Test your patients’ NT-proBNP levels with a simple blood test.


Recognise the symptoms

Heart failure can affect all ages and genders. Keep an open mind if a patient presents with one or more of these key symptoms, especially alongside comorbidities. Pumping Marvellous, the UK’s patient lead heart failure charity, have developed the B.E.A.T methodology:6

early diagnosis
request an nt-probnp test
breathlessness icon
exhaustion icon
ankle swelling icon
blood test icon

Symptoms of heart failure and key questions

breathlessness icon

Breathlessness (particularly on exertion or lying flat e.g. sleeping at night)

What to ask
Have you noticed yourself getting more out of breath recently?

fatigue icon

Fatigue and/or reduced tolerance for exercise

What to ask
Have you noticed yourself getting more exhausted with less effort?

swelling icon

Swelling (particularly in the feet) as a result of fluid retention

What to ask
Are your shoes and socks feeling tighter or leaving marks?

palpitations icon


What to ask
Have you noticed a rapid, fluttering or pounding heartbeat?

weight icon

Weight gain (indication of fluid retention)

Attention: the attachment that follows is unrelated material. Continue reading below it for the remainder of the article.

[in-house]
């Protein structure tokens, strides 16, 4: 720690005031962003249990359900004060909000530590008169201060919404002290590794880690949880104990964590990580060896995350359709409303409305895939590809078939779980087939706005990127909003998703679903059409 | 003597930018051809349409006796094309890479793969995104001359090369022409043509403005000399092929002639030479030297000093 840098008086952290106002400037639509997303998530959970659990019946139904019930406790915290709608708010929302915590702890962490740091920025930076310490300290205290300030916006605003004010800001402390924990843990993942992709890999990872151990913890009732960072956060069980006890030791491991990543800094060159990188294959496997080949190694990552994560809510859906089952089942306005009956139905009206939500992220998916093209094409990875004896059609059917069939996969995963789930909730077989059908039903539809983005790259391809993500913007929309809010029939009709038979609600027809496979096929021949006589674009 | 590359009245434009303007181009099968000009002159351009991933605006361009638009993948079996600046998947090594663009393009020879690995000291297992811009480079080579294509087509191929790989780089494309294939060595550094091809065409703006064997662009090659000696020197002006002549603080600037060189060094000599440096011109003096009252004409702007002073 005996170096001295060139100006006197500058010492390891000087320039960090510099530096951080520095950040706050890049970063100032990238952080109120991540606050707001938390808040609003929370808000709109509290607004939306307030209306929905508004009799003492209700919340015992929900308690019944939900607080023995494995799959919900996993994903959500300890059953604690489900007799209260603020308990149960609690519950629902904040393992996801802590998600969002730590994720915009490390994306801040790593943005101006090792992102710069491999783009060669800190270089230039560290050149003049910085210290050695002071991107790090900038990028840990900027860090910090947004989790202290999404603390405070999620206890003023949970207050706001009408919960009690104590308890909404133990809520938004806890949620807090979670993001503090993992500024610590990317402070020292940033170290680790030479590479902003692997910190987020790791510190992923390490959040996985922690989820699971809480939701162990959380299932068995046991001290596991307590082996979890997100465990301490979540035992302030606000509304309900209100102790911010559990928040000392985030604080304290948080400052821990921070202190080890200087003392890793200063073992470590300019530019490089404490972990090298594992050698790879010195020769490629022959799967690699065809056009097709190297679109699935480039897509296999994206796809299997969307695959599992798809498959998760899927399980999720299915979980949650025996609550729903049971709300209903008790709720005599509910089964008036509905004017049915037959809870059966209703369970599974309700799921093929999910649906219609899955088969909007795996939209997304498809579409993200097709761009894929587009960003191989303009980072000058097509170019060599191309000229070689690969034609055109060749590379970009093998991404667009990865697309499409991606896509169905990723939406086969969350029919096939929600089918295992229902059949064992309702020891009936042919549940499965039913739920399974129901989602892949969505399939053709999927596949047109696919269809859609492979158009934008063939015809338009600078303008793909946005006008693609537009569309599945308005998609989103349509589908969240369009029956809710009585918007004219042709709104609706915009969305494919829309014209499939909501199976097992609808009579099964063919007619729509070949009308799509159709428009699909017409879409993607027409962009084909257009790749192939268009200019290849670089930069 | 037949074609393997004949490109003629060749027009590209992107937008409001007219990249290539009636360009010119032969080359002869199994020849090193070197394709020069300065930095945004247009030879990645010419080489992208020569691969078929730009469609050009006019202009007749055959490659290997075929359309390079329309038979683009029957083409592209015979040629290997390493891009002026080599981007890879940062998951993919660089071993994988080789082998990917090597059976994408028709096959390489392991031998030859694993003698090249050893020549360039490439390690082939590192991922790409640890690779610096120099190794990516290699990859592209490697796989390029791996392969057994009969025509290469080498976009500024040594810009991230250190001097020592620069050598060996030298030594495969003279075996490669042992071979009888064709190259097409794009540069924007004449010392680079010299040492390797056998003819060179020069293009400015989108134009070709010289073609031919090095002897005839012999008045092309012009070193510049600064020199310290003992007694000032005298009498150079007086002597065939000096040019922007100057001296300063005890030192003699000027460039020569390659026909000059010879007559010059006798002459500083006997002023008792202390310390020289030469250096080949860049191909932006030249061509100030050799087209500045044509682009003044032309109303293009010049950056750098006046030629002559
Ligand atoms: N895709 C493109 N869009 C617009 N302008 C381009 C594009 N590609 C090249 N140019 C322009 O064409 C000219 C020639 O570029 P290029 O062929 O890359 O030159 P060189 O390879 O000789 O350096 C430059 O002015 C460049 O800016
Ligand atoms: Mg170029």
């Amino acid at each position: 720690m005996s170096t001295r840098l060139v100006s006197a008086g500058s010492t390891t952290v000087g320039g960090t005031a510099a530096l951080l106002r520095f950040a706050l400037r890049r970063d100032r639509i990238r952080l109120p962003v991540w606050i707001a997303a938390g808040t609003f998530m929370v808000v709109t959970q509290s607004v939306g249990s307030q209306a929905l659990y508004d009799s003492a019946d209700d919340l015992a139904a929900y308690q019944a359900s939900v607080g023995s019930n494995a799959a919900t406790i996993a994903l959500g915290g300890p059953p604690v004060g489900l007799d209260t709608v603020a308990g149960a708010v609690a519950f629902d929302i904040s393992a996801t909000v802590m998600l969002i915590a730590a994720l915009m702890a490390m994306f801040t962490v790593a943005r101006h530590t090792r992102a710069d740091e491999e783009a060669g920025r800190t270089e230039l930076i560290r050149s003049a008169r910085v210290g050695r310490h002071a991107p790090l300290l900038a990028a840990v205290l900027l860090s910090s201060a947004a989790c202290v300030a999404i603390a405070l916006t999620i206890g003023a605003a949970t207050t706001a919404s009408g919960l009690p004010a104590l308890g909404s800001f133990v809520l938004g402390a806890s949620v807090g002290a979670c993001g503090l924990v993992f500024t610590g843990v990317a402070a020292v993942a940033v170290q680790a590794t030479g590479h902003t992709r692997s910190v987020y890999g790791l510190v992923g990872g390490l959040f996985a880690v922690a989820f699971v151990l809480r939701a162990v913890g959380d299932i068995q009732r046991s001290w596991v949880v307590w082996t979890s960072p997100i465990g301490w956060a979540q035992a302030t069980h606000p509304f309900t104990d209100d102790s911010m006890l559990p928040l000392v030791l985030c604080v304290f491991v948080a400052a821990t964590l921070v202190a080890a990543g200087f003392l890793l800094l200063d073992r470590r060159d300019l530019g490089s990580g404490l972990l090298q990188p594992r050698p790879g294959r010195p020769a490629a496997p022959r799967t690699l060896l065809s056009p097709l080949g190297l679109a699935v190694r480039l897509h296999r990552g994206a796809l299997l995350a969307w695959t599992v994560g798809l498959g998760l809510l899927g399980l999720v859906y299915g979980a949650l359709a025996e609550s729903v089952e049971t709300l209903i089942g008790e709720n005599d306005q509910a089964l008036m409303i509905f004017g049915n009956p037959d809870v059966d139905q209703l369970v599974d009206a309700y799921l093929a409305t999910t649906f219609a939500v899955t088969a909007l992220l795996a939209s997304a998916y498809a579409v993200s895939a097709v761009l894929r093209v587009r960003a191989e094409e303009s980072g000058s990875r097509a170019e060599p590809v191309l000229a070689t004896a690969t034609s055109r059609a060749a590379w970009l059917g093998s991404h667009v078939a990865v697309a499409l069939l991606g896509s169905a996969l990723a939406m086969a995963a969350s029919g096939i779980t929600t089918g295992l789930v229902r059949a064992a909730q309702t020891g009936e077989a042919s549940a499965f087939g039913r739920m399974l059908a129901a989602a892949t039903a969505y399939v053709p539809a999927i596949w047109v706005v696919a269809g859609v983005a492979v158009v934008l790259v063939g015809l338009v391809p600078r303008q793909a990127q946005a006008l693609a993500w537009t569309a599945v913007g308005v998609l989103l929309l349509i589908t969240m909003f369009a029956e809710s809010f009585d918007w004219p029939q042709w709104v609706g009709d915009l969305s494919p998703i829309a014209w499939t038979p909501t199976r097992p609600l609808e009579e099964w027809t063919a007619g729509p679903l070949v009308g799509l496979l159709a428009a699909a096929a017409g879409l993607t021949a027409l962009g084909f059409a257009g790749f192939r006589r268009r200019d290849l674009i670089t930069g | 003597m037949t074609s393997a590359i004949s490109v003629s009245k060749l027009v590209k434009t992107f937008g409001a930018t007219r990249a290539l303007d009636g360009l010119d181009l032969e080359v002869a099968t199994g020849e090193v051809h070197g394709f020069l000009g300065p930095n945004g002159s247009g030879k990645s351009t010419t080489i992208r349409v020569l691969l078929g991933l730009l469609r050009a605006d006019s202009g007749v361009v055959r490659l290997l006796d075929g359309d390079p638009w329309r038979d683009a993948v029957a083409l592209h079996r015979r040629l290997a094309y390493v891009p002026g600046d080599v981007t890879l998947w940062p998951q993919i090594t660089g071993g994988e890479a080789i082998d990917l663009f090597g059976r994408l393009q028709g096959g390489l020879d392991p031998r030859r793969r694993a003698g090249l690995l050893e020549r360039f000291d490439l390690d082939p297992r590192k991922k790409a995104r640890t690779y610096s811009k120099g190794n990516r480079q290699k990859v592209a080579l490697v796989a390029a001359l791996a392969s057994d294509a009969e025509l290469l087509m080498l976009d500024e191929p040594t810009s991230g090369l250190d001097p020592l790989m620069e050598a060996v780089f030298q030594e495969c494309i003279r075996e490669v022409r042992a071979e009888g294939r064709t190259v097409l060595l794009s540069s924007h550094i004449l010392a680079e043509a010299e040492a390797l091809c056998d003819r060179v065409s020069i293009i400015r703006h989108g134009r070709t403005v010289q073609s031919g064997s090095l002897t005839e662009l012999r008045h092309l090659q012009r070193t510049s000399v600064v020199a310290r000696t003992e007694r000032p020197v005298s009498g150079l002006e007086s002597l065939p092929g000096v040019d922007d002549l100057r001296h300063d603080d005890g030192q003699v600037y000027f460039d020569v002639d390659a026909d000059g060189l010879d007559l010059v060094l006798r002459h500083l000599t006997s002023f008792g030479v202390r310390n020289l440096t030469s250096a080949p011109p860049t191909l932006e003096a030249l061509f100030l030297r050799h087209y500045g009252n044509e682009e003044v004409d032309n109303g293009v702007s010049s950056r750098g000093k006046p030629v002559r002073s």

What to ask
Have you put on weight recently?

cough icon

Persistent cough

What to ask
Have you been coughing much?

The NICE guidelines and best practice

Updates to the NICE heart failure quality standards

On 10th January 2023, NICE Guidelines updated the quality standards of chronic heart failure to include new recommendations for the detection, diagnosis and management of heart failure.18

NICE guidelines recommend that testing for NT-proBNP should be the priority test when patients present with any of the symptoms of heart failure.18

Yet currently less than 24% of patients have an NT-proBNP test in primary care prior to a heart failure diagnosis.20

pie chart icon
ambulance icon

Currenty <24% of patients diagnosed with heart failure have an NT-proBNP test in primary care21

<80% of patients are only diagnosed with heart failure after a hospital admission21